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Recent Updates to Service Organization Control (SOC) Audit Reports by J. Stephen Nouss, CPA

Posted on October 23, 2017 by Steve Nouss

As more businesses outsource operation-critical applications and services to third-party providers, they demand assurances that the vendors with whom they choose to work abide by the highest levels of security, availability, processing integrity, confidentiality and privacy requirements. They need to know that their partners’ offerings provide a solution for improving business processes. In today’s environment, they also need confidence that their partners have in place the appropriate controls to manage data security, compliance and regulatory risks. After all, if a business customer’s confidential data is exposed due to a security breach at the service organization level, it is the business that will be held responsible and risk loss of customers and reputation.

 

To help service organizations build trust among its business partners, many are turning to independent CPA firms to audit and prepare formal reports about their Service Organization Controls (SOC). These SOC audit reports demonstrate that service providers employ best practices for monitoring controls and managing risks in a changing business environment. For example, the reports are applicable to software as a service (SaaS) cloud-based applications; cloud computing and data storage; payroll processing, billing and collection services; as well as financial institutions and health care providers that must abide by customer confidentiality and data privacy provisions of the Gramm–Leach–Bliley Act (GLBA) and Health Insurance Portability and Accountability Act of 1996 (HIPAA), respectively.

 

While the American Institute of CPAs (AICPA) created the SOC framework some time ago, it adopted new guidance in May 2017 to replace the previous “Statement on Standards for Attest Engagements” (SSAE 16) in favor of a simpler SOC 1 report on “Concepts Common to all Attestation Engagements” (SSAE 18).  By consolidating multiple attestation standards that clarify the assurance services provided by independent CPA firms, the new guidance includes the following principles:

 

  • Service organizations must more effectively monitor the controls of their subservice organizations. An example of a subservice provider would be Amazon Web Services, which provides third-party remote infrastructure and cloud computing services. The stricter rules require new processes for vendor management services to reconcile output reports, test controls at the subservice organization, make regular site visits to the subservice location and monitor external communications, such as customer complaints about the organization.

 

  • SOC reports must include “Complementary Subservice Organization Controls.” This requires service organizations to include controls performed by subservice organizations into the design of their overall controls and control system descriptions.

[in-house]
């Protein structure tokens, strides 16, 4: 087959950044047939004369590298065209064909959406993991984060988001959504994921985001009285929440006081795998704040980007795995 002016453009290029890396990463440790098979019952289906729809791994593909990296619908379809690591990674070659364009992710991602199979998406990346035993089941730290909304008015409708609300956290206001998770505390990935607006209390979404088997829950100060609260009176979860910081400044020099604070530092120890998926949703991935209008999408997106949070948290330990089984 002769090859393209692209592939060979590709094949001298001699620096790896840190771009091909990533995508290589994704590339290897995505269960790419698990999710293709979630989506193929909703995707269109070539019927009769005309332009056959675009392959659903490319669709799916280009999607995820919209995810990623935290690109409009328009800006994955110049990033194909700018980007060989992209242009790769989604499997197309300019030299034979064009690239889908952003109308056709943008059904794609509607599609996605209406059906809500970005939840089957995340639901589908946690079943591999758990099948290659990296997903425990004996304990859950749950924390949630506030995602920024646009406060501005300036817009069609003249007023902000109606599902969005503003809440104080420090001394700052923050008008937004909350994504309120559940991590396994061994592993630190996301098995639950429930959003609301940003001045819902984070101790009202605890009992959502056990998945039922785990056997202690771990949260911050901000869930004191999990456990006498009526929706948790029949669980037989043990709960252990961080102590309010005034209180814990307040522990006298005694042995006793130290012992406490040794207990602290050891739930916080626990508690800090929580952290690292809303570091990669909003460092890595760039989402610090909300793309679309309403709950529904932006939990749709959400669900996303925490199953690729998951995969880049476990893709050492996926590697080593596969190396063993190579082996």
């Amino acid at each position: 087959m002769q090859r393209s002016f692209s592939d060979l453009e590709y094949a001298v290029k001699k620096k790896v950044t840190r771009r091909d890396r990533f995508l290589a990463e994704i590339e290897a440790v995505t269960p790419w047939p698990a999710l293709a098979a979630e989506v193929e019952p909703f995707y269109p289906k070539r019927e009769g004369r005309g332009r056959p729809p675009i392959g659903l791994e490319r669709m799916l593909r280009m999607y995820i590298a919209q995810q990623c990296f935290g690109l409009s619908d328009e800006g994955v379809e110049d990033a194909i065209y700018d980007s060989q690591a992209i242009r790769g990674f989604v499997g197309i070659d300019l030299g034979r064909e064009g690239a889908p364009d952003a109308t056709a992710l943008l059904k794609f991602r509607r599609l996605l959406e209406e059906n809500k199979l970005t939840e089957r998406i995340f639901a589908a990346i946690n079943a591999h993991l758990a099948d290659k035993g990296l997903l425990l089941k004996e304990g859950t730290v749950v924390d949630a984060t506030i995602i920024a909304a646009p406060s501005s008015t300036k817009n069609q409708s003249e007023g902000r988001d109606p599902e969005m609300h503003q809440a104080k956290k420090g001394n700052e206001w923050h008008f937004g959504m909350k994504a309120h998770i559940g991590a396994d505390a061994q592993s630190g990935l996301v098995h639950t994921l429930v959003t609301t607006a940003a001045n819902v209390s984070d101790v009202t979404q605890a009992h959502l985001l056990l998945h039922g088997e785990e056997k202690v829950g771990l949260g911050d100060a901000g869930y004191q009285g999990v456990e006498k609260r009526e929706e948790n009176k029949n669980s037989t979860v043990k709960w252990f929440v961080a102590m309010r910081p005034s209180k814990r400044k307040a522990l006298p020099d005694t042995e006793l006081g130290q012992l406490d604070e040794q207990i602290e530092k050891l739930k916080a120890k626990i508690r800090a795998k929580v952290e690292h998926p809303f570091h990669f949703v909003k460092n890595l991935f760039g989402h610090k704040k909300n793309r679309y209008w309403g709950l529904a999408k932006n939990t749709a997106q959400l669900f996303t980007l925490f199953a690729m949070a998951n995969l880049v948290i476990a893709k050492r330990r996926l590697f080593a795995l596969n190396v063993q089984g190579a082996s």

• Service organizations must provide auditors with more evidence to support the accuracy and completeness of their controls along with management’s sign off on their assertions.

 

  • SOC auditors must conduct more in-depth risk assessments to better identify the risks of material misstatement in an engagement and the level of audit work to be completed at the subservice organization.

 

SOC reports will continue to address the AICPA’s Trust Service Principles of security, availability, processing integrity, confidentiality and privacy, and provide businesses with assurances that service providers have in place good internal controls around the interrelated components of the control environment, risk management, information and communication, monitoring, and control activities. Additionally, SOC examinations provide service organizations with an opportunity to enhance their business processes and ensure that they meet industry best practices. The three types of SOC reports include:

 

  • SOC 1 Reports address service organizations’ internal controls surrounding their reporting of financial information. The two types of a SOC 1 report include those that substantiate “Suitability of Design at a Point in Time” (Type 1 Report), and those that will substantiate “Suitability of Design and Operating Effectiveness over a Period of Time” of typically six to 12 months (Type 2 Report).

 

  • SOC 2 Report address the design and effectiveness of service organizations’ controls related to security, availability, processing integrity, confidentiality and privacy, both at a point in time (Type 1) and over a period of time (Type 2).

 

  • SOC 3 Reports also address the security, availability, processing integrity, confidentiality and privacy of service organizations’ systems. However, the information is provided in a summarized format, which service organizations may use as a broad marketing statement attesting to the design or operating effectiveness of their controls.

 

Berkowitz Pollack Brant’s Business Consulting Group is registered with the AICPA to provide service businesses with SOC audits and reports that help improve transparency and build trust among service organization’s current and prospective customers.

 

About the Author: Steve Nouss, CPA, is chief consulting officer with Berkowitz Pollack Brant, where he provides profit-enhancing CFO services, operational reviews, enterprise risk management, internal audit and anti-fraud services for businesses of all sizes.  He can be reached at the CPA firm’s Ft. Lauderdale, Fla., office at (954) 712-7000 or via email at info@bpbcpa.com.

 

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